I am standing in line to see a corpse. His face
hangs on the gates of The Forbidden City,
and if I hold his stare and pause,
the people behind stop
and politely ask me to move along.
Tiananmen Square is a blaze
of sun and specks of kites, rows of tourists
waiting their turn. We will be bodies
filing past a body. Cameras and bags
have been checked, and the memory of Mao
is a glance through glass under watching guards,
a waxen ghost in a see through case.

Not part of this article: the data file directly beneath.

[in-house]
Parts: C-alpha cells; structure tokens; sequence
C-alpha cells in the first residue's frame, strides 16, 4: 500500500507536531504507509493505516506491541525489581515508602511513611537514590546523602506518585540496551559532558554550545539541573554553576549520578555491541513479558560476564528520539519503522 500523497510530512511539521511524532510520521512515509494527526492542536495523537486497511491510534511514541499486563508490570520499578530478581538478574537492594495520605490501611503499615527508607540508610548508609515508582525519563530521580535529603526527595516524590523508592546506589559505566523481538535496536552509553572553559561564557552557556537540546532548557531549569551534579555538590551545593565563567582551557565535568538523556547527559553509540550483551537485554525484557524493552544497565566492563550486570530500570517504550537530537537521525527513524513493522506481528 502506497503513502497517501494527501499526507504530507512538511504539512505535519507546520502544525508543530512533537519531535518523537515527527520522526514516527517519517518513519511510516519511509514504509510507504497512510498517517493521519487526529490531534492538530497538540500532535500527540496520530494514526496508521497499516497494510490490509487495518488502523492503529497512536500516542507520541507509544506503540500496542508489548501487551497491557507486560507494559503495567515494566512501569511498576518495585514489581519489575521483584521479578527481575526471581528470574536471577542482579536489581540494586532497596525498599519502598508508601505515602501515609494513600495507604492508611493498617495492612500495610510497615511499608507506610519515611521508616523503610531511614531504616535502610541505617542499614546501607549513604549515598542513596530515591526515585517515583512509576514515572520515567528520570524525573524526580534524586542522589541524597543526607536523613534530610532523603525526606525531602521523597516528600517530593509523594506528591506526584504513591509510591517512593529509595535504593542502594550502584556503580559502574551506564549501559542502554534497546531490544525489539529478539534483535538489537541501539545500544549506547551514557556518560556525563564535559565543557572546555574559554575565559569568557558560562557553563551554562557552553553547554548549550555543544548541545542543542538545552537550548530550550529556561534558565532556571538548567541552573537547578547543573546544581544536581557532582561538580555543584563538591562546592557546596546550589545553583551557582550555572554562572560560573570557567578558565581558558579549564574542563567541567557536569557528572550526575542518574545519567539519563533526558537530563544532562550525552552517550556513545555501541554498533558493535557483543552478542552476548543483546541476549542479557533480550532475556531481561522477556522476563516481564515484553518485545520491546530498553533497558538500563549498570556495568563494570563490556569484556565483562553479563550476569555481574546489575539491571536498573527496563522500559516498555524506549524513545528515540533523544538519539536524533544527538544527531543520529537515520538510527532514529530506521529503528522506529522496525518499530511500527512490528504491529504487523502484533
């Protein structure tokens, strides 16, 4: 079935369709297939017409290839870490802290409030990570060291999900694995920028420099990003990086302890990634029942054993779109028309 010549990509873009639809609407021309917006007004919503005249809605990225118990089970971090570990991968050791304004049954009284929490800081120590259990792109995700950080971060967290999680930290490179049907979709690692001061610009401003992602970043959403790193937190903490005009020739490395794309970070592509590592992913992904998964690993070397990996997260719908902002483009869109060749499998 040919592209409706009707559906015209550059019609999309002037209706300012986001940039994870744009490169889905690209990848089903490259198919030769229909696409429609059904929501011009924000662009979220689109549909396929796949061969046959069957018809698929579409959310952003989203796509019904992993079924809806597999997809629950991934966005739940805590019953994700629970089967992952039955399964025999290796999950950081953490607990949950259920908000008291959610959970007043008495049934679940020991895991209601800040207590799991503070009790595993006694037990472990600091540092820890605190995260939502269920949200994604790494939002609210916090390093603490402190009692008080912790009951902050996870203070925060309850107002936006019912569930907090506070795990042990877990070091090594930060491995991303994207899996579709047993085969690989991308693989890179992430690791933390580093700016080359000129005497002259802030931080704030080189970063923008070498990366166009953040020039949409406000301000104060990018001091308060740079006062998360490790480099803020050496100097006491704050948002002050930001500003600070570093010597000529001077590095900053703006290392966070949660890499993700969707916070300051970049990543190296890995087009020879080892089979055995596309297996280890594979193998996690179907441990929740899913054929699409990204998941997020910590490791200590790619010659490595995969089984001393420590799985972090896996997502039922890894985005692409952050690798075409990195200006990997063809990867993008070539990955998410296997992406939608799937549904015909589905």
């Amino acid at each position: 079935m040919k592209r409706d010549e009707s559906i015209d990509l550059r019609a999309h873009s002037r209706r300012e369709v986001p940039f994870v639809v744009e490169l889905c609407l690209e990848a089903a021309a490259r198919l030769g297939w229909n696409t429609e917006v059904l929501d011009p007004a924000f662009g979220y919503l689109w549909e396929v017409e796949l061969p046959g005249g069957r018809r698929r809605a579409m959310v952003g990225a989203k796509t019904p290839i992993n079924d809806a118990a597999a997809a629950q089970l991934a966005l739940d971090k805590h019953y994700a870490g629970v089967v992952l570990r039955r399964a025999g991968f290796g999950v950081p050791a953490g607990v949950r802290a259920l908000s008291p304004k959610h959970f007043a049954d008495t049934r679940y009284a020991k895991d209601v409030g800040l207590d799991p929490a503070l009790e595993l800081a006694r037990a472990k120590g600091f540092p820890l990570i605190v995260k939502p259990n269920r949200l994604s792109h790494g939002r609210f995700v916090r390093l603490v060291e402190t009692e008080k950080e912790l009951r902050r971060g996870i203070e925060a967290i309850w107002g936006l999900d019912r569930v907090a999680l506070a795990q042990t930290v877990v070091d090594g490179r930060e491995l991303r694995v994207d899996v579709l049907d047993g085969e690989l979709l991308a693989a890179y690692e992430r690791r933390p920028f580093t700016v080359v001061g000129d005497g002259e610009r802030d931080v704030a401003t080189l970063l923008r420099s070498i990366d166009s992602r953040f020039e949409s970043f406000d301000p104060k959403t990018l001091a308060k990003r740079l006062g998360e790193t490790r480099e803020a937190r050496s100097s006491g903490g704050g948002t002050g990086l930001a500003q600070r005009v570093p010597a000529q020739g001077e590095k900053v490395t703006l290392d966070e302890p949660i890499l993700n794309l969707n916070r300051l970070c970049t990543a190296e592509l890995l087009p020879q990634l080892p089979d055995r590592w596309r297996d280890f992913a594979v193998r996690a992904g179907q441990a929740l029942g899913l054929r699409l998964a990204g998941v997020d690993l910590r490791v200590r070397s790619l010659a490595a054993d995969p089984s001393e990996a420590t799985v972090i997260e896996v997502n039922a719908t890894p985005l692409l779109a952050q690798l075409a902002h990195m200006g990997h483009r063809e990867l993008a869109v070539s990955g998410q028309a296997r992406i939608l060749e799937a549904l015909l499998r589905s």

In the souvenir shop, still chilled
from the air of preservation,
you can remember with mugs and pens,
hats and caps, a musical lighter that plays
March of the Volunteers, not the TV second of a man
coming home from work with his sleeves
rolled up, halting tanks with a jacket in his hand.